Palladio was created by Developed at CESTA’s Stanford Humanities + Design lab. It’s a web-based visualization tool that uses data from networks and maps. Used mostly for data that has many attributes, is structured, and information is needed regarding time and space relationships.
Learn more about Palladio
ParaView is an open-source multi-platform visualization tool written in Python, Fortran, C, and C++. It creates scientific visualizations using qualitative and quantitative methods.
Learn more about Paraview
PathVisio is a Java-based pathway editor, analysis, and visualization software. It allows drawing, editing, and analyzing biological pathways. There are currently 13 plugins to use with PathVisio.
Learn more about PathVisio
Learn more about Plotly
Learn more about Polymaps
RawGraphs is an open-source visualization tool used to display complex data in an understandable format. It was created to bridge the gap between various spreadsheets and vector graphics editors. Easy to upload data and just choose a visual model then start mapping and customizing. This is just one of a series of tutorials for RawGraphs.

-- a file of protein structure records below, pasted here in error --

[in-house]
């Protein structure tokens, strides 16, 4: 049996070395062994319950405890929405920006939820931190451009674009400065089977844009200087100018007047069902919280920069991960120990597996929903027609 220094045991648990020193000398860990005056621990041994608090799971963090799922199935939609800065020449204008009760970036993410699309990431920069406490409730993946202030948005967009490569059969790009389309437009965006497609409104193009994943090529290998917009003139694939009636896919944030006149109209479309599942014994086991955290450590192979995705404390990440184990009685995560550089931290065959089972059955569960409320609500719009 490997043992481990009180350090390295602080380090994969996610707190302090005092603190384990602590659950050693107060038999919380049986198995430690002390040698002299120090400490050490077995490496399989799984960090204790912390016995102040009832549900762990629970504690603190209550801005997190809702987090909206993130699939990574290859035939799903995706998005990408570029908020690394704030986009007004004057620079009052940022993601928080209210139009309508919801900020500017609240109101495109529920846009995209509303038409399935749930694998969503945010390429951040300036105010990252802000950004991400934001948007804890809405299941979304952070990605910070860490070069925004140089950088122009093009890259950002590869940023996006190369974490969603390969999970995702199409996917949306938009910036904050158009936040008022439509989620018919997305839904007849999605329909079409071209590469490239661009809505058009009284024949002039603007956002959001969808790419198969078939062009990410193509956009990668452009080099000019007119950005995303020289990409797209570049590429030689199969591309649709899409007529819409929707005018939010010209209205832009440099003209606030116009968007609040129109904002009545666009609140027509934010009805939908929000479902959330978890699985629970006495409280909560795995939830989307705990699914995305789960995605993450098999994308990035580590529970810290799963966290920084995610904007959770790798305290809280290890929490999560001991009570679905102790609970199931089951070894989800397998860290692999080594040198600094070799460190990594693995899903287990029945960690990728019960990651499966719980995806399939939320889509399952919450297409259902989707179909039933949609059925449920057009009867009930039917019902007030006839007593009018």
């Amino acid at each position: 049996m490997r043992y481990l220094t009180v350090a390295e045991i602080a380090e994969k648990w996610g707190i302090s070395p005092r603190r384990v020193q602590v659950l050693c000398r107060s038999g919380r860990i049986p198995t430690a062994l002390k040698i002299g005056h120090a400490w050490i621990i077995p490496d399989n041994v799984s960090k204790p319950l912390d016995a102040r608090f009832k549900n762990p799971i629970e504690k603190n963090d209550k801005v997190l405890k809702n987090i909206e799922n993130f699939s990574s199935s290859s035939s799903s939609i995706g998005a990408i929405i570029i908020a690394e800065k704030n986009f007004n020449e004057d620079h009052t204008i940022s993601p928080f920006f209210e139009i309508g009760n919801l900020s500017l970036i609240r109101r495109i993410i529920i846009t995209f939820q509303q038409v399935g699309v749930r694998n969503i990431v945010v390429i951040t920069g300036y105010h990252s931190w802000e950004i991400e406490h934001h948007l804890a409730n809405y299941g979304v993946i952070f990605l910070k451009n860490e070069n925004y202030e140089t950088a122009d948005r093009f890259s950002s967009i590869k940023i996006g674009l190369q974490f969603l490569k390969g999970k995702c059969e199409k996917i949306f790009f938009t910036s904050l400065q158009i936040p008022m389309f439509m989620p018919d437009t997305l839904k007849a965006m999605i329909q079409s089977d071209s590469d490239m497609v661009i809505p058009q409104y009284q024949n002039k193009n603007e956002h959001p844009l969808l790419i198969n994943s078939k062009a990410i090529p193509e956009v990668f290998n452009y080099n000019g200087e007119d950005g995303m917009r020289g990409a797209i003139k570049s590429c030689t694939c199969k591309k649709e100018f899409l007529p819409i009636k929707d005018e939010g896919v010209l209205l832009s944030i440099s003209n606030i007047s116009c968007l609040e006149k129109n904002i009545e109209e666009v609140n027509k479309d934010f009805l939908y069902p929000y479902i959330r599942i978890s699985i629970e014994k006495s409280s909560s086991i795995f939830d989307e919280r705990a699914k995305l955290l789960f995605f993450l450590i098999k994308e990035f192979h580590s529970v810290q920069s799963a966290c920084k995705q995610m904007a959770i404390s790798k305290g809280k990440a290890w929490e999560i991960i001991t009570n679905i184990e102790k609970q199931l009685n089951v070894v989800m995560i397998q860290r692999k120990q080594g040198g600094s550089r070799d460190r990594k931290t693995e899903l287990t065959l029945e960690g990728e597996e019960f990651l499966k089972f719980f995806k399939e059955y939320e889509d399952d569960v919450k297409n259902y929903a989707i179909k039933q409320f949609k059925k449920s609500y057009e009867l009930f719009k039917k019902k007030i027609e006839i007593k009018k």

Learn more about RawGraphs
22. Tableau Public
Tableau Public allows the transformation of data into insights. It allows users to visualize and then publish their data to the web.
Learn more about Tableau Public
Timeline is used to make amazing visual interactive timelines. Easy to use for anyone to use with just a basic spreadsheet in literally 4 steps. There is an option to create custom installations for those with JSON skills.
Learn more about TimelineJS
VTK (The Visualization Toolkit) is mostly used for 3D graphics, data modeling, 2D plotting, image processing, and scientific visualization. It can be used with different types of algorithms and more advanced modeling data. It was created using the C++ class library along with Kitware, Python, Java, and Tcl/Tk.
Learn more about VTK
25. Zoho Analytics